- The Washington Times - Friday, April 17, 2009

Federal prosecutors Thursday dropped a request that D.C. Council member Marion Barry be jailed for failing to pay his taxes on time, instead asking a judge to extend the former mayor’s probation, subject him to electronic monitoring and place him under a curfew.

“The government can read the tea leaves,” Mr. Barry, Ward 8 Democrat, said after a hearing in U.S. District Court.

During the proceedings before U.S. Magistrate Judge Deborah A. Robinson, assistant U.S. Attorney Thomas Zeno repeated the request that Mr. Barry be incarcerated for violating the terms of his 2006 probation by failing to file his tax returns on time and said confining the council member on weekends or in a halfway house “would satisfy the government.”

But after probation officer Kurt Panzer told Judge Robinson that two facilities that could house Mr. Barry had either intermittent or no on-site medical care, Mr. Zeno requested that Mr. Barry’s probation be extended two years and that he be subject to 30 days of electronic home monitoring with a curfew for nights and weekends. Mr. Panzer also recommended extending Mr. Barry’s probation by two years.

Mr. Barry, 73, underwent a kidney transplant in February.



“For the reasons [Mr. Panzer] put out, we have changed our recommendations,” Mr. Zeno said.

Judge Robinson is expected to issue a written ruling in coming days.

Mr. Barry was sentenced to three years’ probation in 2006 after pleading guilty to not filing his tax returns from 1999 to 2004.

Prosecutors in 2007 unsuccessfully tried to have Mr. Barry’s probation revoked after he failed to file his 2005 taxes on time, and in February sought to send him to jail for being late with his 2007 tax returns - the eighth time in nine years that he failed to file on time, they said.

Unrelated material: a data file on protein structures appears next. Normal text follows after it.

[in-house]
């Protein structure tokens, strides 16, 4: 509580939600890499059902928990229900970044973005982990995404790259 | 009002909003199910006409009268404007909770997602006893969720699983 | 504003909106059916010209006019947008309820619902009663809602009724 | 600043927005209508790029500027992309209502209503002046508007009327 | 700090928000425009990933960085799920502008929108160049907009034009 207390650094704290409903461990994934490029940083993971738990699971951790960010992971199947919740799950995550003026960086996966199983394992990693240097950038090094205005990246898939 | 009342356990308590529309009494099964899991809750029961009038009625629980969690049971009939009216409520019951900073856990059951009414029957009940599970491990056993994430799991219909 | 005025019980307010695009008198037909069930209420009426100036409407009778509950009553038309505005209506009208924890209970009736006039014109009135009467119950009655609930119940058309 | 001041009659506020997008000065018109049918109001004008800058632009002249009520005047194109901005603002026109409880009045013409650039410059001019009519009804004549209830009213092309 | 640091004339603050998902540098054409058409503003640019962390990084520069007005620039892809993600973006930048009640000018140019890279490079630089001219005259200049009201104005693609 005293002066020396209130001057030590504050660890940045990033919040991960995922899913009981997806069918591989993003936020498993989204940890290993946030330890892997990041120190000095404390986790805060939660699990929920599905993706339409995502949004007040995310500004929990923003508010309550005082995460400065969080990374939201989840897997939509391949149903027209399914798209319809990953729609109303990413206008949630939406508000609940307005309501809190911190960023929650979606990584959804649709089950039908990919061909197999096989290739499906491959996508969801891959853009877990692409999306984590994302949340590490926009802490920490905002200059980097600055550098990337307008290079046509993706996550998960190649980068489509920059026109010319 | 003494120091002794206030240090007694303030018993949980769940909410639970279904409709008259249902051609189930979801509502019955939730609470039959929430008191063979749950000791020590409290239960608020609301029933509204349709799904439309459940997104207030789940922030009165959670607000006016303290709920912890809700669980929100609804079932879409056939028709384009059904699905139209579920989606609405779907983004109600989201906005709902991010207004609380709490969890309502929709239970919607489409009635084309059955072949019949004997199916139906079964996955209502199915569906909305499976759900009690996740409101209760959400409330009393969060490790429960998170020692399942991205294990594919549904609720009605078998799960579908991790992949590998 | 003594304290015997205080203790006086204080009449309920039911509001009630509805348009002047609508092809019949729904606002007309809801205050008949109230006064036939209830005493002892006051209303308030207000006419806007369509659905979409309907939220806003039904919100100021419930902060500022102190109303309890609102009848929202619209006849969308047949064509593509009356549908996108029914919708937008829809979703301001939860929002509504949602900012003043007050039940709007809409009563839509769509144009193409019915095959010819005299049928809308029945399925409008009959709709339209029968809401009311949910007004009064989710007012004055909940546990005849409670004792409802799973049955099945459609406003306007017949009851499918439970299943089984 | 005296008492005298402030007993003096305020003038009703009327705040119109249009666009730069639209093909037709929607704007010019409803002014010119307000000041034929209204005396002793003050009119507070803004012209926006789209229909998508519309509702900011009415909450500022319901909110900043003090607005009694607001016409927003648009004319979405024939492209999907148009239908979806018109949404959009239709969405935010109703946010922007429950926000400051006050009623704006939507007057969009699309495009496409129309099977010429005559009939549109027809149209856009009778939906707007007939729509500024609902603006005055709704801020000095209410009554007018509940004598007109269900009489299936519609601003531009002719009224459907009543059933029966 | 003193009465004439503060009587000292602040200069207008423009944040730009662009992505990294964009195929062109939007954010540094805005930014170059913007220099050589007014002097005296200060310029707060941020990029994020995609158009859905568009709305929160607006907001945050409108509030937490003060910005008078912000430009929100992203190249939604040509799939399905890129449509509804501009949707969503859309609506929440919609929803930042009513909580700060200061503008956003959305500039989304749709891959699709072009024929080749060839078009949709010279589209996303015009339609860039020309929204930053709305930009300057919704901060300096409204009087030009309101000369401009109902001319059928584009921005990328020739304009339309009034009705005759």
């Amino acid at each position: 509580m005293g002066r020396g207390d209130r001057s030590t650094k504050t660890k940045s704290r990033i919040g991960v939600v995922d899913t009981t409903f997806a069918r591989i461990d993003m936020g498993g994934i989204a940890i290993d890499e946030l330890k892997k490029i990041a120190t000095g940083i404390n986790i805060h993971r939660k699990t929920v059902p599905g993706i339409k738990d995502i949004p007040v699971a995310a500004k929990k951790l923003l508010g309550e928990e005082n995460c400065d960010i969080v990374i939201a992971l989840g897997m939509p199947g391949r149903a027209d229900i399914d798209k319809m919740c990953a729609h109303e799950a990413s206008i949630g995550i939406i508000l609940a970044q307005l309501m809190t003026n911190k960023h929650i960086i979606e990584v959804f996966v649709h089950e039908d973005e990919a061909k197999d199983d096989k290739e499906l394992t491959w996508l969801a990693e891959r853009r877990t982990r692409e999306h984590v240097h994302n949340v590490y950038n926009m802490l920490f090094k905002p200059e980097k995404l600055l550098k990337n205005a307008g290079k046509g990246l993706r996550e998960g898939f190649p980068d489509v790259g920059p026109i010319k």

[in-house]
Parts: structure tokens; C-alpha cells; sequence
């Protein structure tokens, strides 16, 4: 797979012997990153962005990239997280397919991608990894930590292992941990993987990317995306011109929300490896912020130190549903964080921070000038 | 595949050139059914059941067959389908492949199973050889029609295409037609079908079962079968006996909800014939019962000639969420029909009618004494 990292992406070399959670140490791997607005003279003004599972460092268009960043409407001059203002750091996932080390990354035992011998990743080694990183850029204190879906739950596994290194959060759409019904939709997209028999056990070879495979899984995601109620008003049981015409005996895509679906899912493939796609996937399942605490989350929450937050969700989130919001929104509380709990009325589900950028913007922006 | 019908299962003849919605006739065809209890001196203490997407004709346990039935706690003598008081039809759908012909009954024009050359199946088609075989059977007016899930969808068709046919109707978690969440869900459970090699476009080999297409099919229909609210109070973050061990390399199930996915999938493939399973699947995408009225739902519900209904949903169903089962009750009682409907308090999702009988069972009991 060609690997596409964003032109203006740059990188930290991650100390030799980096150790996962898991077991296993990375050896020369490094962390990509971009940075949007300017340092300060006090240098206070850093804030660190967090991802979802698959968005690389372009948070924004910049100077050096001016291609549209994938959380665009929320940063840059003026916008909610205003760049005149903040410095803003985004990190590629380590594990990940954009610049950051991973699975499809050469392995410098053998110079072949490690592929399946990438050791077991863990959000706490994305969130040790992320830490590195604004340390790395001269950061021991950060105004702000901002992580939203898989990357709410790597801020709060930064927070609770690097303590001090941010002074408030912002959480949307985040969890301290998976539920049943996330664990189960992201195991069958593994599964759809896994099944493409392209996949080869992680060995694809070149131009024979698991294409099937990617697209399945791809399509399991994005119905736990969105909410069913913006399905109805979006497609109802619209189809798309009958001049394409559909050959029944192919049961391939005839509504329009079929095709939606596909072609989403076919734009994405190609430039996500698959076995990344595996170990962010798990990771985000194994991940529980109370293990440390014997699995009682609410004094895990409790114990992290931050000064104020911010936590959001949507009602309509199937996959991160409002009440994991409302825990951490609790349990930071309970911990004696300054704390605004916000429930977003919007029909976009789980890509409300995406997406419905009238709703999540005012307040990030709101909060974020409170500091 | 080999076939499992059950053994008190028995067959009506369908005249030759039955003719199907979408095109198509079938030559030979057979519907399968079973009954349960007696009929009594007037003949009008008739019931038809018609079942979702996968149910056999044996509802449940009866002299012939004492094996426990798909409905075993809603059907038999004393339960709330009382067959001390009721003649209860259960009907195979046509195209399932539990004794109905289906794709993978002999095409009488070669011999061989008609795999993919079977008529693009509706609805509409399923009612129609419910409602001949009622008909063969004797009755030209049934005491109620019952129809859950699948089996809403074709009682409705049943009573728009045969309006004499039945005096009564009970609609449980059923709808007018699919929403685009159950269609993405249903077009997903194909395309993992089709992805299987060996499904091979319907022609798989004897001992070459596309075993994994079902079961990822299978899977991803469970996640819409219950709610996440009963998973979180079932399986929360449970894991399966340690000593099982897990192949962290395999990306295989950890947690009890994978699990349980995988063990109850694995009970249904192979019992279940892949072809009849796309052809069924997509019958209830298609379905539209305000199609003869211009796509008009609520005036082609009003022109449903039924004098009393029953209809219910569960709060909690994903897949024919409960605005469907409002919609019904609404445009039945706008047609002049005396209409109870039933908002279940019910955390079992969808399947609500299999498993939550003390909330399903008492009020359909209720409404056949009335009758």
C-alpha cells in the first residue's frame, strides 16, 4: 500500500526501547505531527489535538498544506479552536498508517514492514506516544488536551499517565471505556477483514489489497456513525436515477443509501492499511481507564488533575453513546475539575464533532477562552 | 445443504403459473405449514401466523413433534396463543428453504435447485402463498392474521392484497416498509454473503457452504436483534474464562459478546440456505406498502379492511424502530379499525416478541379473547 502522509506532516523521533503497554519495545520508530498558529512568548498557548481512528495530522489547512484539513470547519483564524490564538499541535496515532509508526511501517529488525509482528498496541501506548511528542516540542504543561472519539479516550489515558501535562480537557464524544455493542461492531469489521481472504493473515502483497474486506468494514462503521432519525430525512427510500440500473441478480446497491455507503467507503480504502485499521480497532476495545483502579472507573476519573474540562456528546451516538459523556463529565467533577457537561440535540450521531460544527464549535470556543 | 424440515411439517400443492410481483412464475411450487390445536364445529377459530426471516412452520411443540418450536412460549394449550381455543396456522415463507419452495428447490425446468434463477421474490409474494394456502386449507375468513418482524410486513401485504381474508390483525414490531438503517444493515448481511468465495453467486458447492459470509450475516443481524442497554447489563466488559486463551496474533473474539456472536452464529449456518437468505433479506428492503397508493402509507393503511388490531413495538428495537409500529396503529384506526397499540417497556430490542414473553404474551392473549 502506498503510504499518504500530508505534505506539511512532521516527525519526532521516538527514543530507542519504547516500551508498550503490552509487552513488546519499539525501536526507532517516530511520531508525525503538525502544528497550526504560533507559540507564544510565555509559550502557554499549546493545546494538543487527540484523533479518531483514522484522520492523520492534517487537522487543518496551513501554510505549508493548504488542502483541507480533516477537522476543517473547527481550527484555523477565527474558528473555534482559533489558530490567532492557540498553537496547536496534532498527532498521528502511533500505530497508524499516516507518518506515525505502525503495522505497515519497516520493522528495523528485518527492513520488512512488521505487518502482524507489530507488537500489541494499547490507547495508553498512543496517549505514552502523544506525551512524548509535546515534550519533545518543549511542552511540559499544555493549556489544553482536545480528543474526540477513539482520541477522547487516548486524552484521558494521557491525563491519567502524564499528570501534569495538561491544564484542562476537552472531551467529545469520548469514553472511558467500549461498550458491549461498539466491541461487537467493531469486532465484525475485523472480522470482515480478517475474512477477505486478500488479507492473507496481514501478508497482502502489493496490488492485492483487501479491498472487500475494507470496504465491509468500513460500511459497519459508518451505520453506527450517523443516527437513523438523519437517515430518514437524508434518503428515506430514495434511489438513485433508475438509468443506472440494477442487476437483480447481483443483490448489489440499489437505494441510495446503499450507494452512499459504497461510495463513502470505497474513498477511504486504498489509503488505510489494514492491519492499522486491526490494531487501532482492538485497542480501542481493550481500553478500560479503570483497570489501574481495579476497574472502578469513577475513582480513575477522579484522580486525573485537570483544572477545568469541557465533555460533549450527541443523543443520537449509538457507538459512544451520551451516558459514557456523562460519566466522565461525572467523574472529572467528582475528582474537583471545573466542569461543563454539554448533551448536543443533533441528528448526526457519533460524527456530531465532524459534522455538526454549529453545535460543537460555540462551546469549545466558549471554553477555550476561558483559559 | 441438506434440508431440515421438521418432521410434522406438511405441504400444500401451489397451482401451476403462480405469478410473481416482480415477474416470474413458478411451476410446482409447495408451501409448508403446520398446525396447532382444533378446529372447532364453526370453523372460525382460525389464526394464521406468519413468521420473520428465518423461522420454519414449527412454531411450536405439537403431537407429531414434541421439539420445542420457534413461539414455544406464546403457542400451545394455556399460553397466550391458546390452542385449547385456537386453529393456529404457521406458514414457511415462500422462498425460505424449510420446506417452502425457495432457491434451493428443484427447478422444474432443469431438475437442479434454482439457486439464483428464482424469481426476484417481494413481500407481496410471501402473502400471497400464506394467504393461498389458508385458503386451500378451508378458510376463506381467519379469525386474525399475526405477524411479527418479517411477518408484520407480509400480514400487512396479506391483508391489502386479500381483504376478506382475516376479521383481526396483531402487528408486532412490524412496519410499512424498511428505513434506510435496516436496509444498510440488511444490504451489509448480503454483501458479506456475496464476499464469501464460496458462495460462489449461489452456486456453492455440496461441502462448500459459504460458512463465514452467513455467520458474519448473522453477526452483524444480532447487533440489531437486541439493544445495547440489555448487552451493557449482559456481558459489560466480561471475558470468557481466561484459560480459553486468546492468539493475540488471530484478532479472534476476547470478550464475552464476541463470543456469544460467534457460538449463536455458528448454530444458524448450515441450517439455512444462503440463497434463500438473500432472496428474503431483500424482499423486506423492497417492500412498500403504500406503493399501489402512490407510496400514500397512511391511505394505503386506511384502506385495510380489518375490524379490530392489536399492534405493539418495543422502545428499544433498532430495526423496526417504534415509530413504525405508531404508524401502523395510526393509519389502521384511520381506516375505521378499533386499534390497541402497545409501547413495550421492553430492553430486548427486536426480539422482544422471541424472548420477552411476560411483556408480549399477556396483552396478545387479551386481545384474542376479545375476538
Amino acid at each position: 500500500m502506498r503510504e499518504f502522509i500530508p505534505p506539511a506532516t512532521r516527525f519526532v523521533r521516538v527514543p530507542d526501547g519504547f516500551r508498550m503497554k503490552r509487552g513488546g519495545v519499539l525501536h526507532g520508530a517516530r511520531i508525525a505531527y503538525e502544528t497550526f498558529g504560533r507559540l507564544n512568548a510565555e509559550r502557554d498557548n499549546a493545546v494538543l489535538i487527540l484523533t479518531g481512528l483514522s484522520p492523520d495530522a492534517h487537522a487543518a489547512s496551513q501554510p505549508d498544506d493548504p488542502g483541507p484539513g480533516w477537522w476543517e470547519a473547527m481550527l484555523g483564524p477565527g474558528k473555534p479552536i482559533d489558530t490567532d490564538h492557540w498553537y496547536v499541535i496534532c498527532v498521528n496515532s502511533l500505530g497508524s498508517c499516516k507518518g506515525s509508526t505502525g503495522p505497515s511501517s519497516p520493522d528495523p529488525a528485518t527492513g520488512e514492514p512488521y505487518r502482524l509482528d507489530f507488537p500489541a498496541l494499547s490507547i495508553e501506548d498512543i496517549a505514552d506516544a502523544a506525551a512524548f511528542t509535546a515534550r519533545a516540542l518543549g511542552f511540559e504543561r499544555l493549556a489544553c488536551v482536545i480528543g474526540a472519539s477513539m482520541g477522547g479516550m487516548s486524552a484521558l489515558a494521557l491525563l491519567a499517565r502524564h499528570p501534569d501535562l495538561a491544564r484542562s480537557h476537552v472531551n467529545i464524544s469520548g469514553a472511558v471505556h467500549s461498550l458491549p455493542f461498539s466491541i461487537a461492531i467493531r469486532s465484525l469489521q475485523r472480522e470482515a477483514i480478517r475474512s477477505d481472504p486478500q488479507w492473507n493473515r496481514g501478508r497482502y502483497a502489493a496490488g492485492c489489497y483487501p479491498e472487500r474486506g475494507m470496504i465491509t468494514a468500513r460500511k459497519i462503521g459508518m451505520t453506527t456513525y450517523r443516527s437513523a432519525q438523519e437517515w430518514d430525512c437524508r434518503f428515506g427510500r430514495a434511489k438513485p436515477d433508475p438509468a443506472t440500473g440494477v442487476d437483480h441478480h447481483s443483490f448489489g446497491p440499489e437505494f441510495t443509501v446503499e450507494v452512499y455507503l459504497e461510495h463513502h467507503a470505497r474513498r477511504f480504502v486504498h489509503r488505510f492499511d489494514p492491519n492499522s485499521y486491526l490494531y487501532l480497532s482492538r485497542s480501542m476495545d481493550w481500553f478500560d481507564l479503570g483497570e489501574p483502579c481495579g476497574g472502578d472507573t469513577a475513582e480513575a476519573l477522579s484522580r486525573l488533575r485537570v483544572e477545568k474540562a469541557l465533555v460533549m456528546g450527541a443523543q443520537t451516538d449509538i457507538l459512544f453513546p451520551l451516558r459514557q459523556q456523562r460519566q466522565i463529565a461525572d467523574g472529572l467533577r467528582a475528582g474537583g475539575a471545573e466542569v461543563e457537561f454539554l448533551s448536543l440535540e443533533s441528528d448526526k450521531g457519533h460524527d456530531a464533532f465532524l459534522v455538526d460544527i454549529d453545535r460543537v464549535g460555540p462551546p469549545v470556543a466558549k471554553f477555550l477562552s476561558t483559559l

“Marion Barry is a man of substance and talent, and he should have used those gifts to avoid this situation,” Mr. Zeno said.

An affidavit in the case says Mr. Barry still owed more than $275,000 in taxes as of Jan. 8.

His attorney, Frederick D. Cooke Jr., said Thursday Mr. Barry has paid taxes for the past three years, and court documents state that garnishments on Mr. Barry are being made by the D.C. and federal governments.

Mr. Cooke repeated that the council member had been distracted by health issues from filing his returns and that his failure to do so on time was not “willful.”

“All this clearly got his attention and it distracted him significantly,” Mr. Cooke said, noting that his client has been in the hospital three times since his February transplant. “The reality for him was he had to make some hard decisions about whether he was going to get himself well.”

Mr. Barry, moving slowly and looking frail, said after the hearing that the government had distorted the truth in its case against him.

“I’m looking forward to the day when we turn the page and put this behind us,” he said.

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